April 5, 2012
We are often reminded about the importance and necessity of tolerance. I think, however, I do not like the idea of tolerance so much. The meaning of tolerance to me seems like saying, “I do not like you, but I have to live with the fact that you exist. I may agree to be tolerant of you, but I don’t have to be your friend—I don’t even have to speak to you at all. I just have to accept that you have the same right to your life choices as I do to mine.”
The word I think is a much better choice to describe an active effort to accept others as our co-inhabitants of the planet is understanding. For me, understanding means that although I may not like or agree with everything you do or say, I get where you are coming from. I get it and I can respect you as a fellow human being. I am able to listen to you. I may even be able to learn something from you that will open the door to friendship.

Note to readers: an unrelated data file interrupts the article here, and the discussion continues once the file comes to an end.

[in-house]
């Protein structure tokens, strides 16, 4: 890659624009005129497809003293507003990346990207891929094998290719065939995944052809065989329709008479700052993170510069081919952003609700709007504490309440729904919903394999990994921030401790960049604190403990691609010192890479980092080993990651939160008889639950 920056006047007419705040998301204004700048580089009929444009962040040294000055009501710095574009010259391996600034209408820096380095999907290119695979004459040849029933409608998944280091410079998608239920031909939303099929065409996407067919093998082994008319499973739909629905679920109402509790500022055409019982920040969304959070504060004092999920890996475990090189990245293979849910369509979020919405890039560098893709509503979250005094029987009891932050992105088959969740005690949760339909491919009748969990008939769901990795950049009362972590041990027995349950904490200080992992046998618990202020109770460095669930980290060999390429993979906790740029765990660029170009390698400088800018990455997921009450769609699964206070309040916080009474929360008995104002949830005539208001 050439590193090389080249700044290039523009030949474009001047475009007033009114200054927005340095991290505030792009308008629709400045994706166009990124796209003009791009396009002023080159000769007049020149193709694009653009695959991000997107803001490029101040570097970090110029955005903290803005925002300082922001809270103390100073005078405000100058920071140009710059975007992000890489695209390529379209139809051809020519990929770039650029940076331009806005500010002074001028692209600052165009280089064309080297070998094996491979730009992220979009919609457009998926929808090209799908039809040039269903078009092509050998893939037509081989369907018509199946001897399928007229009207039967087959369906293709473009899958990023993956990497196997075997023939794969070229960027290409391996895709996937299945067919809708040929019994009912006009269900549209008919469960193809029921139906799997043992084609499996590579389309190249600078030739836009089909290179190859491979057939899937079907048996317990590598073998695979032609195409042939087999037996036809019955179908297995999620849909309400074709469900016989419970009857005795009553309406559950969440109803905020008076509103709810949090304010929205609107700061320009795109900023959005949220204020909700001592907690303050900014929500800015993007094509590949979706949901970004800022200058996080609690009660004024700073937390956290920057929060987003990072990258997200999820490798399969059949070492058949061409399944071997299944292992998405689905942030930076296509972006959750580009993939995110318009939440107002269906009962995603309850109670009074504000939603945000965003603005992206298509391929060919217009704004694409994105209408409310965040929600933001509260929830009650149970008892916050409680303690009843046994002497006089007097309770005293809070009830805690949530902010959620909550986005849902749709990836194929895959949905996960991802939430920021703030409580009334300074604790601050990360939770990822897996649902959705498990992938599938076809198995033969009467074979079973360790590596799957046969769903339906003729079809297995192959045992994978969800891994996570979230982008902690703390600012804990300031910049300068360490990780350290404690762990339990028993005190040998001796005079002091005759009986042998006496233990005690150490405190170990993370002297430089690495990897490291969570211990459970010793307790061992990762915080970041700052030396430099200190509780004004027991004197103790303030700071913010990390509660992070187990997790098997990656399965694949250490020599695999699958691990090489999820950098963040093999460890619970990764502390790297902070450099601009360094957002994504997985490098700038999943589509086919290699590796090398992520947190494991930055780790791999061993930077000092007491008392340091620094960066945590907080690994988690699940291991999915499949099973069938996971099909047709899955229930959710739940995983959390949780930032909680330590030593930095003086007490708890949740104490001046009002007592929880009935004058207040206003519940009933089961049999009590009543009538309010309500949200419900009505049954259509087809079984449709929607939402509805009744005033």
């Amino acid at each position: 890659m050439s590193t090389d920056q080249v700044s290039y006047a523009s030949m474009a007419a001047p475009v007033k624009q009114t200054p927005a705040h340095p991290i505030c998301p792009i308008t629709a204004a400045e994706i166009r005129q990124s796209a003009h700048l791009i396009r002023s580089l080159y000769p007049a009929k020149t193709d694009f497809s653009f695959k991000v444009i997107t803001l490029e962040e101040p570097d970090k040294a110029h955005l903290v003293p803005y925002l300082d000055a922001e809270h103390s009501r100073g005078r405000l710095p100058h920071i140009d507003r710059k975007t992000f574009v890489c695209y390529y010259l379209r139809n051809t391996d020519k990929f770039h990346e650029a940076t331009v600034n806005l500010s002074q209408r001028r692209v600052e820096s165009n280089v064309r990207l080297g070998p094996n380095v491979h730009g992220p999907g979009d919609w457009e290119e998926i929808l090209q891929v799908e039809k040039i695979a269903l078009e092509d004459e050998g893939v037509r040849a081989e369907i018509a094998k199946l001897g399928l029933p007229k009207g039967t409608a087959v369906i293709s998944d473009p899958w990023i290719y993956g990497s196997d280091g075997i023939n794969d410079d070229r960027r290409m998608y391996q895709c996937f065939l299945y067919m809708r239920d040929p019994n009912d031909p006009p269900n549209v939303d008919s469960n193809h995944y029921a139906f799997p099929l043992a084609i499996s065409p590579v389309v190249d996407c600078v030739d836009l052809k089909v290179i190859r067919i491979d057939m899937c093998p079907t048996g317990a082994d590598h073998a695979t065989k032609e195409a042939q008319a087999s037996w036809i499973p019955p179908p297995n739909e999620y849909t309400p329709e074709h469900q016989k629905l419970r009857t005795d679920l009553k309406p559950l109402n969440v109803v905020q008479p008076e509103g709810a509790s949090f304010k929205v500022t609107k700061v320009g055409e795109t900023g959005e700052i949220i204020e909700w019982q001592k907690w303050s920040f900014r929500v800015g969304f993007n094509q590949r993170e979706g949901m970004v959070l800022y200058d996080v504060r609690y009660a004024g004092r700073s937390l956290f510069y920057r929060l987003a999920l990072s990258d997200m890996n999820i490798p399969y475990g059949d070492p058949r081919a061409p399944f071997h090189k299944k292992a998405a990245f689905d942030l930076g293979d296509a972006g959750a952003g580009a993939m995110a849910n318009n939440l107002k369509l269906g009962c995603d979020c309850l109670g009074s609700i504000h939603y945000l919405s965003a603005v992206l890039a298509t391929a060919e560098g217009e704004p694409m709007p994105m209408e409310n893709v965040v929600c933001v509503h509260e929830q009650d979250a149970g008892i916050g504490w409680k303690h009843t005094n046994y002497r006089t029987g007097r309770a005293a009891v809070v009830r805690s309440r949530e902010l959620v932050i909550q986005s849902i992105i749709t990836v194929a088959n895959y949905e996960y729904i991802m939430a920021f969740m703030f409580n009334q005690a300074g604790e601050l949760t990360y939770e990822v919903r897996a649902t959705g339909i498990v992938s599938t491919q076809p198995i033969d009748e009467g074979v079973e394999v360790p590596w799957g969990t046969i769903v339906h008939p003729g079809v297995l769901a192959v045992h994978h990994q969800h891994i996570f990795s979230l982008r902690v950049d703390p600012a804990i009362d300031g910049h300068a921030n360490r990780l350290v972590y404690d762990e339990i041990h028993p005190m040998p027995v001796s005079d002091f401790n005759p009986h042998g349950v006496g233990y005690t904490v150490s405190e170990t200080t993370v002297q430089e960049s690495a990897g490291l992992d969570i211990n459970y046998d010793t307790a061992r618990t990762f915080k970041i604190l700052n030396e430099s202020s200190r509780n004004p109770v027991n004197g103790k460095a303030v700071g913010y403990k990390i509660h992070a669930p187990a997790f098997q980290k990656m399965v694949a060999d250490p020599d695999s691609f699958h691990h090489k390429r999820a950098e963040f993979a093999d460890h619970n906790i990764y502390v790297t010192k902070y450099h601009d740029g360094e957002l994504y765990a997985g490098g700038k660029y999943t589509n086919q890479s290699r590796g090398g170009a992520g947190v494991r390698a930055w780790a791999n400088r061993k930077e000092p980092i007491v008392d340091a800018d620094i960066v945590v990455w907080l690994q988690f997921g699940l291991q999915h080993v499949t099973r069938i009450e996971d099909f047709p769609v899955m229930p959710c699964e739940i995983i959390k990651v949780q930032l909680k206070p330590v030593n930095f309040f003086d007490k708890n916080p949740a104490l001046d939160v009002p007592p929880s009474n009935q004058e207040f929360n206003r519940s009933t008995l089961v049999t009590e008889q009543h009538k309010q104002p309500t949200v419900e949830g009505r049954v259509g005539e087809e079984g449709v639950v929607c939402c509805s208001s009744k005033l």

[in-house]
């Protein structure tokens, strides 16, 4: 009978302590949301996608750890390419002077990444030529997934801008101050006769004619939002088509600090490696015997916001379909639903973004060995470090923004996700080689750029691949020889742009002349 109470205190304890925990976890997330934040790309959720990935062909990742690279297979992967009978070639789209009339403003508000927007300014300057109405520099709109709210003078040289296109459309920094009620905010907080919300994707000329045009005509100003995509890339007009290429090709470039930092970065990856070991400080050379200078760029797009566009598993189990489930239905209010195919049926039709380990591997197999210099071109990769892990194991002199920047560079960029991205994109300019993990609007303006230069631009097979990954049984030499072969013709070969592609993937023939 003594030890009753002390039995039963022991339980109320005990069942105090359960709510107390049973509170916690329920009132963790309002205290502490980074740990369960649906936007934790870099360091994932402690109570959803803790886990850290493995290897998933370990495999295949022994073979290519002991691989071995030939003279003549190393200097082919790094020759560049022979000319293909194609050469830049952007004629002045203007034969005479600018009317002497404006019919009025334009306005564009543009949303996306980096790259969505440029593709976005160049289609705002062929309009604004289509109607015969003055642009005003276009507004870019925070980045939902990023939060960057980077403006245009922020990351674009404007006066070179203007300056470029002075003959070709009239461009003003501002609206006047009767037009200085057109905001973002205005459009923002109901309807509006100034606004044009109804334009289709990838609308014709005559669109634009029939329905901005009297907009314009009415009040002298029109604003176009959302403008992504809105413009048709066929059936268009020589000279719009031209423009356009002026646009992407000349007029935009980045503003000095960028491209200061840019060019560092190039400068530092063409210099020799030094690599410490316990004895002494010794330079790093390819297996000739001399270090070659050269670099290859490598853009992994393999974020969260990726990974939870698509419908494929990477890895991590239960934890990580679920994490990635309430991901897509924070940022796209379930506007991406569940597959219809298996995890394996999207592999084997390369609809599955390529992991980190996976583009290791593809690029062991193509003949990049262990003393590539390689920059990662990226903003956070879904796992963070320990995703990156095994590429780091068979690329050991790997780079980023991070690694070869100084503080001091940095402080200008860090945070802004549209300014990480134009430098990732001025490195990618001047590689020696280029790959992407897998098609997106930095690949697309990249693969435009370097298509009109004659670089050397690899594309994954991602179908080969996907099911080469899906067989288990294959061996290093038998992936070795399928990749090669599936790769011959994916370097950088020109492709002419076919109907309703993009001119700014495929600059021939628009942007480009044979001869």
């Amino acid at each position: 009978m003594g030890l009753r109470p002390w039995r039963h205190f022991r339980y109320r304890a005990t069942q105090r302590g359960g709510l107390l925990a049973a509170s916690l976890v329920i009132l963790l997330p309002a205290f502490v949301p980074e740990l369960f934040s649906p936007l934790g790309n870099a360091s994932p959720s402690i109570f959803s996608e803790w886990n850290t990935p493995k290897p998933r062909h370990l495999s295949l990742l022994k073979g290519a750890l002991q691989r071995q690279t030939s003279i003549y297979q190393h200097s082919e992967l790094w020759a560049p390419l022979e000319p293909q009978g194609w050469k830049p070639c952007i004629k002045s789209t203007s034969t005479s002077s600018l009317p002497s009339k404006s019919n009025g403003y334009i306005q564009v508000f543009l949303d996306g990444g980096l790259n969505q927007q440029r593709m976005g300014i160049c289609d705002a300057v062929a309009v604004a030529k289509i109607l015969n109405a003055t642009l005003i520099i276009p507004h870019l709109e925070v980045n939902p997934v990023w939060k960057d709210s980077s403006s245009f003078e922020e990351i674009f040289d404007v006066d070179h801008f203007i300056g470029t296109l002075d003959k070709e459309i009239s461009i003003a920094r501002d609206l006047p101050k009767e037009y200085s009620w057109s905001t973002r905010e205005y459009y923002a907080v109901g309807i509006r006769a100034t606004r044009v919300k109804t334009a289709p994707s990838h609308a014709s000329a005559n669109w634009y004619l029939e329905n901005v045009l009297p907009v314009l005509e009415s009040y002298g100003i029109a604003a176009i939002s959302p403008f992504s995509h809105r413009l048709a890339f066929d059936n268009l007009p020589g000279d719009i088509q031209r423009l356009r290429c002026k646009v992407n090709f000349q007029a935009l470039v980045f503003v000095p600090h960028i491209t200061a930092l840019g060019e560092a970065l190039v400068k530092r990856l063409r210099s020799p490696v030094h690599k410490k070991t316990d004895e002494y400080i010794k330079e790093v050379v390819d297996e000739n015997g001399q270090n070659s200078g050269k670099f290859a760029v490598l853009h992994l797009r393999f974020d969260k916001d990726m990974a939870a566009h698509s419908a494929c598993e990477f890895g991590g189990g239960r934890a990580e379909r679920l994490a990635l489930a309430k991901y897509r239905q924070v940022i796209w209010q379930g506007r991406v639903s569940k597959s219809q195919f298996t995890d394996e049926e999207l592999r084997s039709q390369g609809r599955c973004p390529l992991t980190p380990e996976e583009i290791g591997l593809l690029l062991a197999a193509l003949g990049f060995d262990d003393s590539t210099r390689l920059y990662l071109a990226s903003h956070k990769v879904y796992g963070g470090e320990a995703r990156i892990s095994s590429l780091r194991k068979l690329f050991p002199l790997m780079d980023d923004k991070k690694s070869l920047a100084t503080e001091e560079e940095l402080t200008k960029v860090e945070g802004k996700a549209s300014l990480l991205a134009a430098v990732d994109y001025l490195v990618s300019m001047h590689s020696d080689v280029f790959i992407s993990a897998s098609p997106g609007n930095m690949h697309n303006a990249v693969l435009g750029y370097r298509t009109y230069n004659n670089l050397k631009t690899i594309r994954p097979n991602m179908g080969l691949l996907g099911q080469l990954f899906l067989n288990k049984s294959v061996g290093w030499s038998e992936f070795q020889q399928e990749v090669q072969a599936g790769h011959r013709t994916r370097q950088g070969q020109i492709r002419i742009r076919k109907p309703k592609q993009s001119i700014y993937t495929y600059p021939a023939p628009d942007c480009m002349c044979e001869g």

We need to develop the ability to listen to each other and understand the reasons for the differences among us in our approach to life. We may not always agree, but by understanding the basis for differing ideas about various parts of our lives, we can find the common ground that enables us to work together for the good of all. We’ve all seen compassion and cooperation emerging in times of crisis for people around the world, but our challenge is to make that cooperative spirit the norm all of the time.